We RECOMMEND that Counties before each season should make it clear to their Captains and Players that it remains the policy of their Committee that:--
That these recommendations were largely taken to heart would certainly seem to be suggested by the verdict of the Editor of Wisden on the 1947 season. It read as follows:--
In every way the season of 1947 bears favourable comparison with any year within living memory. Attendances which rose beyond those known in the past, with obvious appreciation by ever-increasing multitudes, clearly demonstrated the great hold the game takes on spectators once they are aware that both sides and every individual mean to expend all their energies striving for a definite result. The fine weather enjoyed, notably in August, might have meant that with batsmen supreme, drawn games would have predominated, but actually about three-quarters of the County Championship matches were won outright.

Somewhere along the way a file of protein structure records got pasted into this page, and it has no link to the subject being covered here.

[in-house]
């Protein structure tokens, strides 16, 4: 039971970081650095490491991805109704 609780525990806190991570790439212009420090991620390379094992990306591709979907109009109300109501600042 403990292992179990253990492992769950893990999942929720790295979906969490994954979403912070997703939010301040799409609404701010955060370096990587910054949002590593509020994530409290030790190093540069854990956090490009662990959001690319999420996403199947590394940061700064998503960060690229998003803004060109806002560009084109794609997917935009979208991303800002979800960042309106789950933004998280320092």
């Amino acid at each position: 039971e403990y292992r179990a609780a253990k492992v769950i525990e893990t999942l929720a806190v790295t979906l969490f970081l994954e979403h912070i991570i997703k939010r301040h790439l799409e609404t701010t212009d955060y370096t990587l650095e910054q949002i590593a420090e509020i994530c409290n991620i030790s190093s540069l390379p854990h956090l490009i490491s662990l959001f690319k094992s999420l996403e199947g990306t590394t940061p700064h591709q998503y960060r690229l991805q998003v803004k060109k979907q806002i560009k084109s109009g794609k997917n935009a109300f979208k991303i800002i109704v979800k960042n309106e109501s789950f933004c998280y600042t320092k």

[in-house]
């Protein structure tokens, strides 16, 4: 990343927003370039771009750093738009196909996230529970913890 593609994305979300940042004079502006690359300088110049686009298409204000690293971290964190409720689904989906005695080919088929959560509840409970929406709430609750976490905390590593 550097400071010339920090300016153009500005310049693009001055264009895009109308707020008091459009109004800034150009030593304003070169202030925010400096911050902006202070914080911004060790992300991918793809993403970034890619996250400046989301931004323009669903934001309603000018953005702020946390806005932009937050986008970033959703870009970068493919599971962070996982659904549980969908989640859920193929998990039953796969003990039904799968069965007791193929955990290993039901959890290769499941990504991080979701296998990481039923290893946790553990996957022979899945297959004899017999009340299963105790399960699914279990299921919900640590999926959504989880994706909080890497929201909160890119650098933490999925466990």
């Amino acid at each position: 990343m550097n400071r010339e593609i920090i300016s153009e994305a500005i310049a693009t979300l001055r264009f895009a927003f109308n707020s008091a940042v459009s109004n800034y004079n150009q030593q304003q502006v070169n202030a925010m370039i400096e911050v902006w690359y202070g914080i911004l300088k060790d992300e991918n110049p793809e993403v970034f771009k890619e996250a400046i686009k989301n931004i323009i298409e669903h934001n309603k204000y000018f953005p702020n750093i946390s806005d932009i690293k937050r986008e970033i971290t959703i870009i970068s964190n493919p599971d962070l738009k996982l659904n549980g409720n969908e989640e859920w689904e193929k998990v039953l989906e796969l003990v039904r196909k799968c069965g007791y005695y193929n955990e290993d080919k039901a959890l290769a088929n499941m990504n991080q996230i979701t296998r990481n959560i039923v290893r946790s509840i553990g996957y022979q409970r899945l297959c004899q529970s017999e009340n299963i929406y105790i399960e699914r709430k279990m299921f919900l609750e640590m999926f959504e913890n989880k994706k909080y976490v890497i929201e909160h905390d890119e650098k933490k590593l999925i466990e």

I can hardly imagine that his view could be so sanguine to-day especially were he to look at the graphs shown here. The curve for finished matches omits all those in which no decision was reached on the first innings, thus removing one factor which might otherwise have given a distorted picture.
We naturally would all expect attendance figures to reflect the weather conditions experienced during any season, and it has generally been held that in a wet season the percentage of unfinished matches tends to rise. I have made an attempt to examine the overall effect of weather in order to ascertain what bearing it has on the incidence of drawn matches.
Before the introduction of the present scoring system in 1938, a correlation between bad weather and a high percentage of drawn matches appears to have existed, and a similar correlation can be seen in the years 1948, 1949 and 1950, but exactly the opposite effect is found in 1938, 1939 and 1947.